introducing readers to writers since 1995

April 16, 2005

"Archaic Torso of Apollo (after Rilke)," Don Paterson

by Ron Hogan
You'll never know that terrific head,
or feel those eyeballs ripen on you--
yet something here keeps you in view,
as if his look had sunk inside

and still blazed on. Or the double axe
of the breast couldn't blind you, nor that grin
flash along the crease fo the loins
down to the low centre of his sex.

Or else he'd sit, headless and halved,
his shoulders falling to thin air--
not shiver like the pelt of a wolf

or burst from his angles like a star:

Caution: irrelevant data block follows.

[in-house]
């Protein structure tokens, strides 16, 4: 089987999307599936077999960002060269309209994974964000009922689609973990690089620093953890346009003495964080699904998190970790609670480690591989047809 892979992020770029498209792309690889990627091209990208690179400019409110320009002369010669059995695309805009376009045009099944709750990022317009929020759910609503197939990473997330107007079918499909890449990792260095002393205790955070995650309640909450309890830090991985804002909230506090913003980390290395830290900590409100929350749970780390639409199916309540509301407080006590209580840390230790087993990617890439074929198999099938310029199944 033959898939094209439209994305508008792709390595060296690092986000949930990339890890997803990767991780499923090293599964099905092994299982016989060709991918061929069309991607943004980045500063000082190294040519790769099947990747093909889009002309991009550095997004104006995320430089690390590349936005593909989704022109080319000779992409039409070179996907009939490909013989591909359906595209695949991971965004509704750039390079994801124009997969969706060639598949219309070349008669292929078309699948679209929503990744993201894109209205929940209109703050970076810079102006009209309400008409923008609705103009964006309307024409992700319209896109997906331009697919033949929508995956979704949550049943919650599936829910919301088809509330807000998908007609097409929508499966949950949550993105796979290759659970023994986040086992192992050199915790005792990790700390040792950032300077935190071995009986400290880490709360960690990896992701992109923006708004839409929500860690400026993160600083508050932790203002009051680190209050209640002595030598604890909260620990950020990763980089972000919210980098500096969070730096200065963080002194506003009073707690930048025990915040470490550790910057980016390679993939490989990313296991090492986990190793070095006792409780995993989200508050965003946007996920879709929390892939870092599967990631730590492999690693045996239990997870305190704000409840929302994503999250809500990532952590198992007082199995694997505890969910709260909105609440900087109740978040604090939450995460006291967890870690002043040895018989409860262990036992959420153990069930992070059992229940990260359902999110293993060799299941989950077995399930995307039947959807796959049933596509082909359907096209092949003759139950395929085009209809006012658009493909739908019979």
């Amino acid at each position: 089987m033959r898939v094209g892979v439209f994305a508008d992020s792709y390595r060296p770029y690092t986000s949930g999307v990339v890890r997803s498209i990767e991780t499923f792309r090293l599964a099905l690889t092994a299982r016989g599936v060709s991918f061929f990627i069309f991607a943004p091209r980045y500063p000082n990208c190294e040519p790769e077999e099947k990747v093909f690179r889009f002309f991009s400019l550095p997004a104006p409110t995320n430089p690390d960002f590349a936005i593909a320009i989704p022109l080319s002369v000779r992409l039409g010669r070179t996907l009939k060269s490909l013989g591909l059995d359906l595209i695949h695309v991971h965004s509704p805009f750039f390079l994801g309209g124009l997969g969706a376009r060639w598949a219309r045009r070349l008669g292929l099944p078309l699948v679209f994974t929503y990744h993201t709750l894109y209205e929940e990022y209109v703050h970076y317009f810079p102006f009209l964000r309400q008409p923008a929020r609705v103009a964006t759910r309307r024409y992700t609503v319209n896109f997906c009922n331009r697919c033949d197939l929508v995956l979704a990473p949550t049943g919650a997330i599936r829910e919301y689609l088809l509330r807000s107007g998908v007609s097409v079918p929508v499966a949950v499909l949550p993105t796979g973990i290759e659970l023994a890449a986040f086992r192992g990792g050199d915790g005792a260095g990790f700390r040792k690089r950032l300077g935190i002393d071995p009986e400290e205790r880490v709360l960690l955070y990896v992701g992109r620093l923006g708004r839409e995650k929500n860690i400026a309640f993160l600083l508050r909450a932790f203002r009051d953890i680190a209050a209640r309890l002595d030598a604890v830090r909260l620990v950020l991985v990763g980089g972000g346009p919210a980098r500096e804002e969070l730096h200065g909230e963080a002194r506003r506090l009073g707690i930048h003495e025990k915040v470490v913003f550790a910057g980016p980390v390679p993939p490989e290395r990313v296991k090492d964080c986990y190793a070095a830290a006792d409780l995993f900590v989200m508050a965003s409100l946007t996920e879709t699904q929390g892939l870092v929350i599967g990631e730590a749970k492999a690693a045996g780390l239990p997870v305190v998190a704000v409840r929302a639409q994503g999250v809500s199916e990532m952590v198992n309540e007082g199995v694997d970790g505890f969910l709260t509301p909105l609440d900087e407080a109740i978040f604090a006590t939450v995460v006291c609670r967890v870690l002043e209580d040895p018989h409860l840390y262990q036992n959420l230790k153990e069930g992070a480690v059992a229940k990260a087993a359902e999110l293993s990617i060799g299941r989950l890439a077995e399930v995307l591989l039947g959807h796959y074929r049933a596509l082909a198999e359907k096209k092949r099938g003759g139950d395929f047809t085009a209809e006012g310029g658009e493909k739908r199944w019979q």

for there is nowhere to hide, nothing here
that does not see you. Now change your life.

From Landing Light.

Last fall, I saw Don Paterson at a reading for the anthology New British Poetry, which he co-edited. Other poems from the collection found online include "The Box," which has a video clip of him reading the verse aloud, and "The Rat."

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